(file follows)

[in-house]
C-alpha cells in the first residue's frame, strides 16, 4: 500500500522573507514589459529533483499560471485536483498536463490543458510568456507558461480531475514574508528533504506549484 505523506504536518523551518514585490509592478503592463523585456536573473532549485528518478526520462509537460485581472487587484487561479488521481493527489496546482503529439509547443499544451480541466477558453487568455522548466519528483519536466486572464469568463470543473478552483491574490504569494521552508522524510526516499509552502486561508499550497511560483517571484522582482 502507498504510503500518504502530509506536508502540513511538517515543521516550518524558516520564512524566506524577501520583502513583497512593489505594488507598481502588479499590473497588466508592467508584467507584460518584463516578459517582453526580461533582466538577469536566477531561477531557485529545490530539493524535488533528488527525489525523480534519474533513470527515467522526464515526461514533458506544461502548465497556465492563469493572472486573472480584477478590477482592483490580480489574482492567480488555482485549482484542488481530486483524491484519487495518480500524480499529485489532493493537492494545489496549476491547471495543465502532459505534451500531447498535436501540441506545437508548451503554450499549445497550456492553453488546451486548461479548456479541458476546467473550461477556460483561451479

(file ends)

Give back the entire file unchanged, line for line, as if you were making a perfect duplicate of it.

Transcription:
[in-house]
C-alpha cells in the first residue's frame, strides 16, 4: 500500500522573507514589459529533483499560471485536483498536463490543458510568456507558461480531475514574508528533504506549484 505523506504536518523551518514585490509592478503592463523585456536573473532549485528518478526520462509537460485581472487587484487561479488521481493527489496546482503529439509547443499544451480541466477558453487568455522548466519528483519536466486572464469568463470543473478552483491574490504569494521552508522524510526516499509552502486561508499550497511560483517571484522582482 502507498504510503500518504502530509506536508502540513511538517515543521516550518524558516520564512524566506524577501520583502513583497512593489505594488507598481502588479499590473497588466508592467508584467507584460518584463516578459517582453526580461533582466538577469536566477531561477531557485529545490530539493524535488533528488527525489525523480534519474533513470527515467522526464515526461514533458506544461502548465497556465492563469493572472486573472480584477478590477482592483490580480489574482492567480488555482485549482484542488481530486483524491484519487495518480500524480499529485489532493493537492494545489496549476491547471495543465502532459505534451500531447498535436501540441506545437508548451503554450499549445497550456492553453488546451486548461479548456479541458476546467473550461477556460483561451479